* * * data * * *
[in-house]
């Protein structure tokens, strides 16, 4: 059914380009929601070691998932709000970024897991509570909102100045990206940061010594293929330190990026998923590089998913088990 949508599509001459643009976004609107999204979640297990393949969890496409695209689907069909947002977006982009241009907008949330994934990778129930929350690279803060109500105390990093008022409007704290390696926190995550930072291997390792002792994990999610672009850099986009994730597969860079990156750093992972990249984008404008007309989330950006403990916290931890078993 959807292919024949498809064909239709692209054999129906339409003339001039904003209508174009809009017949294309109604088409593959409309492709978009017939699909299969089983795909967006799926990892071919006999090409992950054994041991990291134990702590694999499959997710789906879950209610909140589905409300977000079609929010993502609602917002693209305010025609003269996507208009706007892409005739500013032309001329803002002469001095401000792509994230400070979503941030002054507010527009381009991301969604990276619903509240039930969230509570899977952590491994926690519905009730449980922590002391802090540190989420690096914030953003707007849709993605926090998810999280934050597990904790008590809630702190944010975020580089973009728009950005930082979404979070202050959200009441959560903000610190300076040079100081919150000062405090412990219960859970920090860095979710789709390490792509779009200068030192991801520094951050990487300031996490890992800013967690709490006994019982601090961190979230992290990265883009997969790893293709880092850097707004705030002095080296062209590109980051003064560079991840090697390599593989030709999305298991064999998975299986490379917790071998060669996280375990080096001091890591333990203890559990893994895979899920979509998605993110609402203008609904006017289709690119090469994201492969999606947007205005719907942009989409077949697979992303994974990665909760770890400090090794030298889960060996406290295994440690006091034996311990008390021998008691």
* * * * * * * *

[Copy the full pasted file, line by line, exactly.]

[in-house]
């Protein structure tokens, strides 16, 4: 059914380009929601070691998932709000970024897991509570909102100045990206940061010594293929330190990026998923590089998913088990 949508599509001459643009976004609107999204979640297990393949969890496409695209689907069909947002977006982009241009907008949330994934990778129930929350690279803060109500105390990093008022409007704290390696926190995550930072291997390792002792994990999610672009850099986009994730597969860079990156750093992972990249984008404008007309989330950006403990916290931890078993 959807292919024949498809064909239709692209054999129906339409003339001039904003209508174009809009017949294309109604088409593959409309492709978009017939699909299969089983795909967006799926990892071919006999090409992950054994041991990291134990702590694999499959997710789906879950209610909140589905409300977000079609929010993502609602917002693209305010025609003269996507208009706007892409005739500013032309001329803002002469001095401000792509994230400070979503941030002054507010527009381009991301969604990276619903509240039930969230509570899977952590491994926690519905009730449980922590002391802090540190989420690096914030953003707007849709993605926090998810999280934050597990904790008590809630702190944010975020580089973009728009950005930082979404979070202050959200009441959560903000610190300076040079100081919150000062405090412990219960859970920090860095979710789709390490792509779009200068030192991801520094951050990487300031996490890992800013967690709490006994019982601090961190979230992290990265883009997969790893293709880092850097707004705030002095080296062209590109980051003064560079991840090697390599593989030709999305298991064999998975299986490379917790071998060669996280375990080096001091890591333990203890559990893994895979899920979509998605993110609402203008609904006017289709690119090469994201492969999606947007205005719907942009989409077949697979992303994974990665909760770890400090090794030298889960060996406290295994440690006091034996311990008390021998008691």